Stray animals and Ahmed Salim's mission to change how they're cared for in the Middle East

Through 1001 Paws he hopes reviving regional traditions will support welfare organisations

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“I would like to see, in my lifetime, a revival of the golden age of animal care in the Middle East,” says Ahmed Salim, founder of the non-profit animal protection organisation 1001 Paws.

A philanthropic entrepreneur, Salim is a one-man force for change. In 2006, he launched an educational programme called 1001 Inventions, to teach children about the largely forgotten contribution to maths and science made by Arabs throughout history.

As part of this, Salim created the short film 1001 Inventions and the Library of Secrets in 2010, starring Ben Kingsley. In 2014, he and his team joined forces with Unesco to make 1001 Inventions and the World of Ibn Al-Haytham, a film starring Omar Sharif about the 11th-century scientist Ibn Al-Haytham, who deciphered how humans see. In 2018, in conjunction with the World Food Bank, 1001 Inventions helped deliver educational programmes and nutritious meals to children in refugee camps, under a scheme called 1001 Meals. To date, Salim's efforts and initiatives have impacted more than 450 million people.

Now, through 1001 Paws, Salim is siphoning his energy into helping stray and abandoned animals across the region and believes the UAE is perfectly placed to be at the forefront of this endeavour.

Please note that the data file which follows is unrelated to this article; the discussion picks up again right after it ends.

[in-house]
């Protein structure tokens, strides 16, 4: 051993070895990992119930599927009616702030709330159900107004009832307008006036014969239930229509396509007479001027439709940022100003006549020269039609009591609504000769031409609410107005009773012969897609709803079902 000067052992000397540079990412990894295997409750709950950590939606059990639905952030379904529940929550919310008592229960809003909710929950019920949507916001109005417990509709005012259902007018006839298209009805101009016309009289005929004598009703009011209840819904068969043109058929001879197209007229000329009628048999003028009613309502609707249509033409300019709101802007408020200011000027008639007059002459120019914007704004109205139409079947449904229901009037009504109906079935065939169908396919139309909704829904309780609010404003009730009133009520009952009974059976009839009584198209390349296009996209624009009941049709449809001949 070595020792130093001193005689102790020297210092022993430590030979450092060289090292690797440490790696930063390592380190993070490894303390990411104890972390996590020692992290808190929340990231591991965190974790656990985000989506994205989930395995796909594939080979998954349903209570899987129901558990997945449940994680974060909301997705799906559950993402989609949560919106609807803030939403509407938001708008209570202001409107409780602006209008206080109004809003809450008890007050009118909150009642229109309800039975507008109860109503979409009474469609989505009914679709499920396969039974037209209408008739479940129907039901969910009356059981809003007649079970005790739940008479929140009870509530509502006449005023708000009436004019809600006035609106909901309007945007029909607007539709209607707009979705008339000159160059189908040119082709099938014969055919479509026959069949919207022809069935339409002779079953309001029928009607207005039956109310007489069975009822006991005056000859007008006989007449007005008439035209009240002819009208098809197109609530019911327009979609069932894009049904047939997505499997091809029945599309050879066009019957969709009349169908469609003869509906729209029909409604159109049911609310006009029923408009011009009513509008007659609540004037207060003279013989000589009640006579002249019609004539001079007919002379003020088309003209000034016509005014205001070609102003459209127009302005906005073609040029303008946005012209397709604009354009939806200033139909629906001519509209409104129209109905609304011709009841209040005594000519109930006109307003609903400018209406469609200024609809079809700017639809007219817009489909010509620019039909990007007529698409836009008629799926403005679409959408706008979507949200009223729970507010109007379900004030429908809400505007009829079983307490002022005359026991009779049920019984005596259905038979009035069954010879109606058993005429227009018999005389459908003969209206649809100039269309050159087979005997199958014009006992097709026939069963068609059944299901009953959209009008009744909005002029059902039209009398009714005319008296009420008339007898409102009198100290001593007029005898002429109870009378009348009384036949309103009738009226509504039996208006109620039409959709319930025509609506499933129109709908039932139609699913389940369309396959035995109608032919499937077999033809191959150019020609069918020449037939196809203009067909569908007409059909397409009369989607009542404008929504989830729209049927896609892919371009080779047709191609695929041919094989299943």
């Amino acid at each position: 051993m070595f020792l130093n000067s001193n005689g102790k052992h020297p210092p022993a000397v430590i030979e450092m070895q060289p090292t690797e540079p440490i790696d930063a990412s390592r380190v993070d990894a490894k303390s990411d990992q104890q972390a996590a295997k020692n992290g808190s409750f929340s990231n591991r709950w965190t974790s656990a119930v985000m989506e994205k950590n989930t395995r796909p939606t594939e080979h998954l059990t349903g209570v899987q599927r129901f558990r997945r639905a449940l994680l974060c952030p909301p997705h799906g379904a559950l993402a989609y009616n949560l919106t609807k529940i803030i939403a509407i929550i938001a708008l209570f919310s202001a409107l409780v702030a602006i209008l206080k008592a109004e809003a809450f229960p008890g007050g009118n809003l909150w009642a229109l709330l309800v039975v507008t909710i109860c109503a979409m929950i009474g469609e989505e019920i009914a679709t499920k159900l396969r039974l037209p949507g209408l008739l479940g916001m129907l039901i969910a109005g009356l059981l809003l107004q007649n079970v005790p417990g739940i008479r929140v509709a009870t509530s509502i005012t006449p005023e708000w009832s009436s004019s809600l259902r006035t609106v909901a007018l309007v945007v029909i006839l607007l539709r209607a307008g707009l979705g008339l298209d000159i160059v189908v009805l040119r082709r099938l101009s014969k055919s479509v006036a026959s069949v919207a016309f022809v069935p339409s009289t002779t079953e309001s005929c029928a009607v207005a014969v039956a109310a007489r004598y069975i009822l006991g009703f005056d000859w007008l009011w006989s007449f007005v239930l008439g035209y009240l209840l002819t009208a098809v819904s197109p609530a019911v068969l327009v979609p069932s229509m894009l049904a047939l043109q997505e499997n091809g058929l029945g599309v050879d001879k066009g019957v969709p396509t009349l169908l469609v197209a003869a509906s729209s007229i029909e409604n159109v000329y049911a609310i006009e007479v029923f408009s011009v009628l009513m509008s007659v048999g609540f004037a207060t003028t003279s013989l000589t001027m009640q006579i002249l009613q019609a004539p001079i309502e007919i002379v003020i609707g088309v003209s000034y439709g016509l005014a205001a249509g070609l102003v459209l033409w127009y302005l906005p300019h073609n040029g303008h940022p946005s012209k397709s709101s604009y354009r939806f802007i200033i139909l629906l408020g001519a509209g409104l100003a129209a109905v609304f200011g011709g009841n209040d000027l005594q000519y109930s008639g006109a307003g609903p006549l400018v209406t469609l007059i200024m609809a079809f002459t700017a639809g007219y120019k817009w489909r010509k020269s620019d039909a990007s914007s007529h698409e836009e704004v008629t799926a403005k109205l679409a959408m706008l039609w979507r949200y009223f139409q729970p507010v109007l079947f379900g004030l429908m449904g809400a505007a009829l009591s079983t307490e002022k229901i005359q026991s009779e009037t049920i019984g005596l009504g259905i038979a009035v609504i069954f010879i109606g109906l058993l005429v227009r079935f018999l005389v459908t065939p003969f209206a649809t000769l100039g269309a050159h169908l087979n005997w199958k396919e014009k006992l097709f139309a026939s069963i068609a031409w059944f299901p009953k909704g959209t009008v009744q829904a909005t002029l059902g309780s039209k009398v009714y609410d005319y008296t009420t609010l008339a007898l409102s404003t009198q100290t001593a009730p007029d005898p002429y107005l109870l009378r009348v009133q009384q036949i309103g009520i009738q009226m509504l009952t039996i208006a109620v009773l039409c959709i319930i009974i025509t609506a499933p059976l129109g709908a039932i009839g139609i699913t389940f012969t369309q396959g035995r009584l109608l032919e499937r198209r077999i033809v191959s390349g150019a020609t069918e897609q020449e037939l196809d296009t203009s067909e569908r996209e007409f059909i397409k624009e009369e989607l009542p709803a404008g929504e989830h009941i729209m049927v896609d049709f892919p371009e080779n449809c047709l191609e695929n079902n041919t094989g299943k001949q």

Fittingly, Salim's projects are named after the famed book 1001 Arabian Nights. It was one of the many works to come out of the Islamic Golden Age, and Salim invites people to look back at, take pride in and be inspired by a collective history that spans 600 years of achievements and inventions across mathematics, science, literature and the arts.

Part of that age of enlightenment, Salim explains, included an empathetic attitude towards all living creatures.

“I say revival because this is not something new,” he says. “This region, and across the Muslim world, has a legacy of over 1,000 years of animal well-being and care to all living things, without prejudice.

“There are fantastic stories from the history of the Middle East that show this region can be a champion for animal welfare,” he adds.

One of the figures he cites is the 8th-century Iraqi scholar Abu Uthman Amr ibn Baḥr al-Kinani al-Basri, better known as Al-Jahiz. As the author of The Book of Animals, Al-Jahiz penned seven volumes that are widely regarded as the first study of evolution, with ideas so ahead of their time, many would not resurface for another thousand years, courtesy of Charles Darwin. Showing these books to children today, Salim says, is a great way to teach them about how to see animals in a different, more empathetic way, something he has first-hand experience of.

“Ten years ago, I was someone who had never had a pet, never had any kind of contact or relationship with any animal,” he says. His childhood in the UK was filled only with people. “My view of the world was very human-centric — I operated within the human realm. Everything was about 'people problems' and 'people solutions'.”